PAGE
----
More women involved, better constitution – Tiquia

21 Nov

More women involved, better constitution – Tiquia

Before the Mindanao Women Leaders Peace Forum, PUBLiCUS Founder/CEO, Malou Tiquia, challenged women leaders to get involved in the debate revising the Philippine constitution.  “I am for federalist and parliament Philippines, enough of unitary, centrist Philippines.  We will not be able to leapfrog to the future if our politics is too extractive.”

If women were to write the constitution, Tiquia averred, it will be process oriented than product defined.  “When women are involved, we are able to advance provisions for more equitable and inclusive societies; we broaden societal participation, helping cement the social contract; we bridge divides in the negotiating process and we advance consensus on key issues.”  Crafting the constitution “should not be limited to closed-door policy meetings by government officials and policy makers.  Juan and Maria have stakes but we need to keep in mind that it should be simple and short, it should be substantive and nor procedural and it should implement the much needed change.”

Tiquia talked about the thirty (30) years of the 1987 Constitution, the Local Government Code and the autonomous acts in Muslim Mindanao and the Cordillera, the realities on the ground, lopsided pie in terms of income, allocations and budgets.  “Any draft of a PH constitution need to respond to key issues: recognition of indigenous people, subsidiarity, liberalization of the economy and correcting the costs of governance from the national to the local levels.

“Instead of looking at costs and mind you, what the economic managers are saying is a huge variance, we should look at efficiency gains and expected reduction of leakages if we go federal. Enough with instilling fears and the unknowns.  We know what got us here and we know how to solve the issues for these are all man-made.  When we talk of resource/asset mapping on a provincial level, Filipinos are not poor.  We think poor because we were made to believe we are poor. And that is the generational point we need to break.”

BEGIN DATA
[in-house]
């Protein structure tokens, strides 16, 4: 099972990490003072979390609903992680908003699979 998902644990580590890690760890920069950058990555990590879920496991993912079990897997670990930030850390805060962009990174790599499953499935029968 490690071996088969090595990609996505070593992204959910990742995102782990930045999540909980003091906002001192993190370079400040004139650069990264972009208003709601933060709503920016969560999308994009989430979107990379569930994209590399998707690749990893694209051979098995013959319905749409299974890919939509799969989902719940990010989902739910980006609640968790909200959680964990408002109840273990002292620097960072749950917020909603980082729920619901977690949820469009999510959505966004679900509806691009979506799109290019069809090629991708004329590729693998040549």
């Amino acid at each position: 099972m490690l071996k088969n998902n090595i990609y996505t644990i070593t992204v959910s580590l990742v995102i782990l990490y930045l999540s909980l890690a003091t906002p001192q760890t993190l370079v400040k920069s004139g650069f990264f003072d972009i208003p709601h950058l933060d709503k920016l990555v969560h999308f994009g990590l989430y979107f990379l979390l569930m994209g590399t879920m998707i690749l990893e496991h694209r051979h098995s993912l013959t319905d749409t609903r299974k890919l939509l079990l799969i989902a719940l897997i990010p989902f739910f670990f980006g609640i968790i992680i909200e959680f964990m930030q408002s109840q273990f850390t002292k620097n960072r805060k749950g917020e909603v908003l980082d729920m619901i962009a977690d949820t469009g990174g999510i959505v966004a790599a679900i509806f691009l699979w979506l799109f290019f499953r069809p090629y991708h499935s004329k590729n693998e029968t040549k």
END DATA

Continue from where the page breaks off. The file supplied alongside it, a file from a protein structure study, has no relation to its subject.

Challenging the participants further, “imagine if each household talks about what we need, what we have and how we can get from point one to point two, we can move this nation. And only women can make P500 meet the daily needs of a family, right?”

Tiquia is one of the leading voices on a federal-parliament shift.  She is one of the two lead convenors of the People’s Draft, a ten-page constitution that was drafted by civil society partners, made available online for crowdsourcing for thirty (30) days.  “It is a People’s Draft, short, simple, easy to read and easy to implement.  Why craft a 200-page document that Filipinos will not read?  Why make it intricate when there is parliament who would do the work in terms of enactment?  Why make it convoluted when the needs are basic?  Sometimes, in the process of amending/revising, we create more problems harder to deal with.”

The forum was a Mindanao-wide consultation organized by the National Defense College of the Philippines-Philippine Center of Excellence in Defense, Development and Security